The pristigasterid dogtooth herring, Chirocentrodon bleekerianus, is a small-sized clupeiform, reaching 11 cm in total length (TL), found in the tropical SW Atlantic from the West Indies to southern Brazil (Whitehead, 1973; Figueiredo & Menezes, 1978; Carvalho-Filho, 1994). We found no studies on the feeding habits of C. bleekerianus. However, its large mouth with well-developed and canine-like teeth (Whitehead, 1973) indicates that this herring may have piscivorous habits (Carvalho-Filho, 1994).

We analysed stomach contents of dogtooth herrings collected off the coast of Brazil, to examine the hypothesis that this small clupeid may prey on fishes. Although not intended as a dietary study, our results show that C. bleekerianus has predaceous habits and preys on fishes, an unrecorded habit among small species of clupeiforms (Whitehead, 1973, 1985; Nelson, 1994).

MATERIAL AND METHODS

We examined samples of C. bleekerianus collected with fence and trawl nets between 5:30 h and 9:00 h, off the coast of São Paulo (n = 35), Espírito Santo, and Bahia (n = 11), Brazil, in May and August 1996, and January 1997. Up on collection, the fish were fixed in 10% formalin and later preserved in 70% ethanol. Stomach repletion (SR) was visually estimated based on fullness state, using a four-point scale (Gramitto, 1999). Food items found in the stomach were examined under a stereomicroscope and clumped into two broad categories (fishes and shrimps), and their frequencies of occurrence were calculated (see Hyslop, 1980, for procedure). Standard length (SL) of the dogtooth herring and total length (TL) of undigested or partly digested prey were measured with tenths of millimeters precision (we used total instead of standard length for the prey animals, as both fishes and shrimps were found in stomachs). The position of fish prey in stomach was determined by opening the stomach wall in situ and making a sketch of the position of prey relative to the predator (Fig. 1). Voucher specimens and their stomach contents are in the Museu de História Natural, Universidade Estadual de Campinas (ZUEC 3398-3399, 3943-3948).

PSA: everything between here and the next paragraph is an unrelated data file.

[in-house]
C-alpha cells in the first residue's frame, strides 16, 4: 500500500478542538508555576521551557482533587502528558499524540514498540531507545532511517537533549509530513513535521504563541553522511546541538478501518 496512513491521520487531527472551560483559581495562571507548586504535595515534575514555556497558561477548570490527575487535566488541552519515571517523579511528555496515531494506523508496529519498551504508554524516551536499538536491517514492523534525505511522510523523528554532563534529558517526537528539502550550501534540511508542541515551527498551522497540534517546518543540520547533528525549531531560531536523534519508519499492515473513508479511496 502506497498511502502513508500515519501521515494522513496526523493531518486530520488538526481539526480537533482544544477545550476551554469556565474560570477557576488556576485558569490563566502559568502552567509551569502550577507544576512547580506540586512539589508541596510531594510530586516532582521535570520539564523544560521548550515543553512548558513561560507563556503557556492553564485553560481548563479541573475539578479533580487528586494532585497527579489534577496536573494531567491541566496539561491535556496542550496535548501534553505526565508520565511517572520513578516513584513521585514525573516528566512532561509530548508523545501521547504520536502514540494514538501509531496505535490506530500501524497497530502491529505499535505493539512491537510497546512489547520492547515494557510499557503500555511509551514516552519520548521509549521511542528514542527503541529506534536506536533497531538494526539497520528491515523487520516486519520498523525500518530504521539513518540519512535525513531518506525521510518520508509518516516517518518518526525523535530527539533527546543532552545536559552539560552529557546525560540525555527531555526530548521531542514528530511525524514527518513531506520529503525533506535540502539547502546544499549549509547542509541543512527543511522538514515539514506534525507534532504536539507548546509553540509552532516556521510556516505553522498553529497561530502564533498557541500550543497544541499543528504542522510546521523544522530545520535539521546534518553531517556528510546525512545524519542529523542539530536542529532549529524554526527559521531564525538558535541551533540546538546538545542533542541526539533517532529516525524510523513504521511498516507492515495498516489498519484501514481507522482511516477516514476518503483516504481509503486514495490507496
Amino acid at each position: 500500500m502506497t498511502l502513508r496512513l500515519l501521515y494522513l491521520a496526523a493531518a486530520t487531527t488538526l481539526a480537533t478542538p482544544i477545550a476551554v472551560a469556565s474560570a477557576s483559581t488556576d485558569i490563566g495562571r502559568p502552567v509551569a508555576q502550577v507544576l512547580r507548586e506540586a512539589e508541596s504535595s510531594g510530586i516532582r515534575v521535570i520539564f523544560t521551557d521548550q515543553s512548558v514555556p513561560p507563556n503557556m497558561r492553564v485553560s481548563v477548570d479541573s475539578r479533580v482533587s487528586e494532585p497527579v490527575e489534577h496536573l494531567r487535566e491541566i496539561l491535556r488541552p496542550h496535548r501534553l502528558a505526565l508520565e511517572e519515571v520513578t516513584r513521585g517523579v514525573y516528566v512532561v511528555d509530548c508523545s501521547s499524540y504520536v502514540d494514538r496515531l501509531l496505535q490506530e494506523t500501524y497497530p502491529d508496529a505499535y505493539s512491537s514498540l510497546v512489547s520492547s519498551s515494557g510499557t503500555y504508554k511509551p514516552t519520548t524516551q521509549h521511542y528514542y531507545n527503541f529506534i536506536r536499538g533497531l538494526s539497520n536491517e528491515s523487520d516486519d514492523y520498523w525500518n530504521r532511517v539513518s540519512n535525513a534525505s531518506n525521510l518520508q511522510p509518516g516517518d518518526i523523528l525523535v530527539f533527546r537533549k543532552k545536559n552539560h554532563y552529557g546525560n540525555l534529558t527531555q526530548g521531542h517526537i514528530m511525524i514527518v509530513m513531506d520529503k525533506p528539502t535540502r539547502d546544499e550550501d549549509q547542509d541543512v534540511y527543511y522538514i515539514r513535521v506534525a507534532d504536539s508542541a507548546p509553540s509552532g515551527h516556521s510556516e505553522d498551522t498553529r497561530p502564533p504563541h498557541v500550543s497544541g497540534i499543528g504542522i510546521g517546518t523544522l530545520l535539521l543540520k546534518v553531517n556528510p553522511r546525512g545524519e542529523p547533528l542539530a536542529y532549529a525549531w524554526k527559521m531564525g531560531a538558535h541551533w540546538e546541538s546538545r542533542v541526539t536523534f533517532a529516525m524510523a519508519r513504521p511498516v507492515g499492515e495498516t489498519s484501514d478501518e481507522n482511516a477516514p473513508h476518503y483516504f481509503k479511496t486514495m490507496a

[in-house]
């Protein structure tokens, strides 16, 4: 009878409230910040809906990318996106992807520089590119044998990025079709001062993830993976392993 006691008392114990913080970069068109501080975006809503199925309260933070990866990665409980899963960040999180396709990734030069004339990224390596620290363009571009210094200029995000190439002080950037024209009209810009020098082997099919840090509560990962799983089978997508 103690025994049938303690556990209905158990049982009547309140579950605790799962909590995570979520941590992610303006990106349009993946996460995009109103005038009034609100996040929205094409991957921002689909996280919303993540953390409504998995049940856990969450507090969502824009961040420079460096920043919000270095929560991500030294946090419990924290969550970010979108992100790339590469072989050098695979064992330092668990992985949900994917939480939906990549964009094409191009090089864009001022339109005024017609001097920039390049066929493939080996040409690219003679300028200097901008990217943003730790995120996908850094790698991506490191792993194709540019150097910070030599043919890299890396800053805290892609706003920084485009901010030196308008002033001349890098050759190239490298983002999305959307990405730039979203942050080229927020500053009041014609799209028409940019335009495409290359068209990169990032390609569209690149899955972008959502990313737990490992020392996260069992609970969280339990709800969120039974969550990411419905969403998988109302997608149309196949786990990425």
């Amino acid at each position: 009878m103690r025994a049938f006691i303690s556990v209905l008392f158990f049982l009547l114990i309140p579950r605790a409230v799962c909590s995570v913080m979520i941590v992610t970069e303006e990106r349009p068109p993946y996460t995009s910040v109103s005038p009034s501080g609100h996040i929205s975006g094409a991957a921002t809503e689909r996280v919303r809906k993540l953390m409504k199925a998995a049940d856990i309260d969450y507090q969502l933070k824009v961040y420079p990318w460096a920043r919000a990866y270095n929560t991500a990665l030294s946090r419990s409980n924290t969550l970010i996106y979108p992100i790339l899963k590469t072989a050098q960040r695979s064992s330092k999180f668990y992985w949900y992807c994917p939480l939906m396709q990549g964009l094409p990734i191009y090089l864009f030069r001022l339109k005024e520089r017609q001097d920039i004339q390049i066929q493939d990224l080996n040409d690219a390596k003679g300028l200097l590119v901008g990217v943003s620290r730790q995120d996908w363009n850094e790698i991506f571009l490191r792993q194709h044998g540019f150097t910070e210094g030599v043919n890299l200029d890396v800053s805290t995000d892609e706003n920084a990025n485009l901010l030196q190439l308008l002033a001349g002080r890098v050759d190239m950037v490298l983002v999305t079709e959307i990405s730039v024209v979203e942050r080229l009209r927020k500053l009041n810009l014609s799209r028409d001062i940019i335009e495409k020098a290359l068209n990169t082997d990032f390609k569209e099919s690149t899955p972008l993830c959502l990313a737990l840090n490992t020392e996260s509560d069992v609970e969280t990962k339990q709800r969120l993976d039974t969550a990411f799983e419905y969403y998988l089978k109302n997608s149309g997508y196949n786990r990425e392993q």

RESULTS